People have heard of Boston’s famed “Emerald Necklace” with its network of parks and green spaces.
Northeastern University assistant professor Julia Hopkins hopes that Boston soon will be known for the “Emerald Tutu,” a system of interconnected circular mats of floating vegetation that can be arranged in rings and semicircles to protect urban coasts from sea level rise and intensified storms.
Like land-based parks, the Emerald Tutu is designed to feature walkways that get people out in nature—in this case out on the shallow waters of coastal shorelines.
But in addition to being aesthetically pleasing and recreational, the Emerald Tutu would absorb wave energy and help ameliorate the flooding that increasingly threatens to inundate Boston and other coastal cities.
“It functions as a marsh without being a marsh,” says Hopkins, who specializes in civil and environmental engineering and is lead scientist for the Emerald Tutu startup.
The circular mats that make up the components of the tutu are about seven feet in diameter and are designed to have marsh grasses growing on top and seaweed below.
“They are like a sponge. They absorb wave energy,” Hopkins says.
“The basic idea takes some of the theory we have about how nature is supposed to be protecting shore and applying that to something we can use in urban environments,” Hopkins says in a Northeastern University College of Engineering article.
The Emerald Tutu project was developed by Hopkins and other collaborators, including architect and Tutu project leader, Gabriel Cira, and Northeastern alumna Louiza Wise. It received a Small Business Innovation research grant from the National Science Foundation in 2020 to develop the floating wetlands.
Hopkins, who has tested mats in the massive wave energy basin at Oregon State University, deployed the Emerald Tutu’s first mat off a pier in East Boston in the spring of 2021.
Made up of biodegradable material such as coconut fiber, wood chip byproduct, burlap canvas and marine-grade rope, the mats won’t pollute the environment if they break loose and are lost at sea, Hopkins says.
She says she was delighted when researchers pulled the East Boston mat out of the water in late summer of 2021 to see what was growing on it and found it was loaded with marine plants.
“It had so much vegetation. We didn’t expect as much grass or seaweed to grow. We didn’t realize it would colonize that easily and that much.”
The more vegetation, the greater the wave absorption, Hopkins says. “Density improved the performance of the network.”
Currently, the Emerald Tutu project has one mat in the water near Salem with a second set to be launched in Boston Harbor in cooperation with the Stone Living Lab at any time.
“We’re just waiting for the boat,” Hopkins says.
Plans are in the works for a massive pilot project next summer, but the exact location is still to be determined, Hopkins says.
The variety of waters in a complex, open-harbor watershed system—salty, brackish and estuarine—will yield a lot of information about how the mats perform in ocean waves and what plants grow in different environments, Hopkins says.
One idea would be to ring parts of East Boston, which is particularly susceptible to flooding, with concentric rings of the Emerald Tutu, Hopkins says.
Tutu developers can’t just install the floating mats without the cooperation of numerous officials and agencies, including harbor masters and other transportation authorities such as Logan and the Massachusetts Port Authority.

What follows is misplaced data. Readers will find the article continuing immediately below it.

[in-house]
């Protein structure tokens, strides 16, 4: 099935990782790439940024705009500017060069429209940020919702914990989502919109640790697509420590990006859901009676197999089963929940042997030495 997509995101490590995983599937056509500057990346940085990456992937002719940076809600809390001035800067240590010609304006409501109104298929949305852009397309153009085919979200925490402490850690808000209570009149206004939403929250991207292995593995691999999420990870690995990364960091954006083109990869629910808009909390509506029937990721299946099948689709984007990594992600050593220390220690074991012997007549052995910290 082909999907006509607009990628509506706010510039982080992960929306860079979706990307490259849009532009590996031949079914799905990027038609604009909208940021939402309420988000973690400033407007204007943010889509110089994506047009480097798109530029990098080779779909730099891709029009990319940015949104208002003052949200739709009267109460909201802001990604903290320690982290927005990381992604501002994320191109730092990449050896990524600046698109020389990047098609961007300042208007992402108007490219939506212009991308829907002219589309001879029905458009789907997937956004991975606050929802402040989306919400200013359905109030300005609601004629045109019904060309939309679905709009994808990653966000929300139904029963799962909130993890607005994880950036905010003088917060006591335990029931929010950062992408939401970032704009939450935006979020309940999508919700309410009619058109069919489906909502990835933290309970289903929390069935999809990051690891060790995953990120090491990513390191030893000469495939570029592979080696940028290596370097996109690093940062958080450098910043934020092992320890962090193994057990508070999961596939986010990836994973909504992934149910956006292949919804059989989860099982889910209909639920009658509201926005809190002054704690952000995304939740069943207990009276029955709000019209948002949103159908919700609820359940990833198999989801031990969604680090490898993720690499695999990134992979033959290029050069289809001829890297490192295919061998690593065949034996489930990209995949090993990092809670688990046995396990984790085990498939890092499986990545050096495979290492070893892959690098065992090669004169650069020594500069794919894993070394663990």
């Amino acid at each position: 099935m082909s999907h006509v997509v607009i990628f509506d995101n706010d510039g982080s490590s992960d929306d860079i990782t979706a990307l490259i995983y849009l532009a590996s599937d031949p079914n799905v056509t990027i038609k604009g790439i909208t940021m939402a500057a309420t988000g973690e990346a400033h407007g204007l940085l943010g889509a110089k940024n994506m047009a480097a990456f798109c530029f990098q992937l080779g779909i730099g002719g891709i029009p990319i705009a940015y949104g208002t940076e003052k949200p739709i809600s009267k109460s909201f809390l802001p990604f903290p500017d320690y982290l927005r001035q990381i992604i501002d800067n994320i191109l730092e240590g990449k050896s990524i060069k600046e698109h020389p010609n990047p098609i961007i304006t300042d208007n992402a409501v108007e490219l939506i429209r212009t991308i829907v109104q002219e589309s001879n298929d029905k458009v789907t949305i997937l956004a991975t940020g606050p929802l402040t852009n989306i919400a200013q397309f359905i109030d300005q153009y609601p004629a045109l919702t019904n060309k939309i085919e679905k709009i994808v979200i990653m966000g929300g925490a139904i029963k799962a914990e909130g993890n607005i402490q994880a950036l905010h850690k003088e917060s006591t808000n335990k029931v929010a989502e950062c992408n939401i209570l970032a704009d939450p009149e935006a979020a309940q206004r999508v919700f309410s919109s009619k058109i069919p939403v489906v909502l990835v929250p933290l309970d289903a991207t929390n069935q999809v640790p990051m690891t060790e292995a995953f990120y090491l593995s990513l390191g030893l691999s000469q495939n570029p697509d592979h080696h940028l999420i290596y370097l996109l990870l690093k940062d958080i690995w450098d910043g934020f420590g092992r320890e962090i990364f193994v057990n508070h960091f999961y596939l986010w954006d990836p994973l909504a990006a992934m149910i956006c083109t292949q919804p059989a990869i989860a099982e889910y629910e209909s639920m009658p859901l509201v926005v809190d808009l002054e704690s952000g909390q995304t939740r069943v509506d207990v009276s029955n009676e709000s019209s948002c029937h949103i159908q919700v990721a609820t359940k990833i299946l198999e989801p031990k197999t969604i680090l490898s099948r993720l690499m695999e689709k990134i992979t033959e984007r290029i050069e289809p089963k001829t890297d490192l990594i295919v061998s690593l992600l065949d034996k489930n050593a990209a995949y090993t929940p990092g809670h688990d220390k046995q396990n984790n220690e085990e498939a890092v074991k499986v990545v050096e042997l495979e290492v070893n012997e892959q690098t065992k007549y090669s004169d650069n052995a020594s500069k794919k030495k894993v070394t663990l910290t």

It’s important not only to work with these agencies but also to involve residents and community leaders in efforts to transform the land and seascape to reduce the impact of environmental change, says Moira Zellner, Northeastern professor of public policy and urban affairs.
She and Laura Kuhl, Northeastern assistant professor in the School of Public Policy and Urban Affairs, together with Hopkins, are the new recipients of a Tier 1 grant from Northeastern to work with communities on projects such as the Emerald Tutu. The focus is on looking at coastal adaptation through a climate justice lens.
“We have to invest in relationship building” and include the voices of people from minority and low-income neighborhoods before researchers can try things out, Zellner says.
“It’s a co-design process,” Zellner says.
Coping with sea level rise and storm intensification as a result of climate change is a huge challenge for the Boston area, much of which is built on reclaimed wetlands.
“It’s not going to be one solution. It’s going to be building up a portfolio. The Emerald Tutu is expanding the options,” Kuhl says.
“This is really about the vision communities have for what they want their future to look like,” Kuhl says.
“There is no right answer here,” only a series of options, which could include eventual relocation of communities, Kuhl says.
For now Hopkins, who spent three years studying in the Netherlands, hopes that projects like the Emerald Tutu buy the Boston area more time to come up with solutions to the challenges posed by climate change.
The Emerald Tutu project is the first to deploy floating wetlands in the ocean, Hopkins says. She says the modular system could be duplicated in coastal cities around the world.
The project is getting buzz—in December Hopkins talked about the Emerald Tutu as the first presenter at MIT’s Water Summit.
Nature-based solutions have some benefits over traditional seawalls and levees in that they encourage interaction with the environment and can accommodate changing water levels and wave intensity, Hopkins says.
“Hardscapes are not adaptable. We need to have adaptable infrastructure,” Hopkins says.
“The Emerald Tutu is just one example of what could work,” she says.
“We just need to prove it works.”
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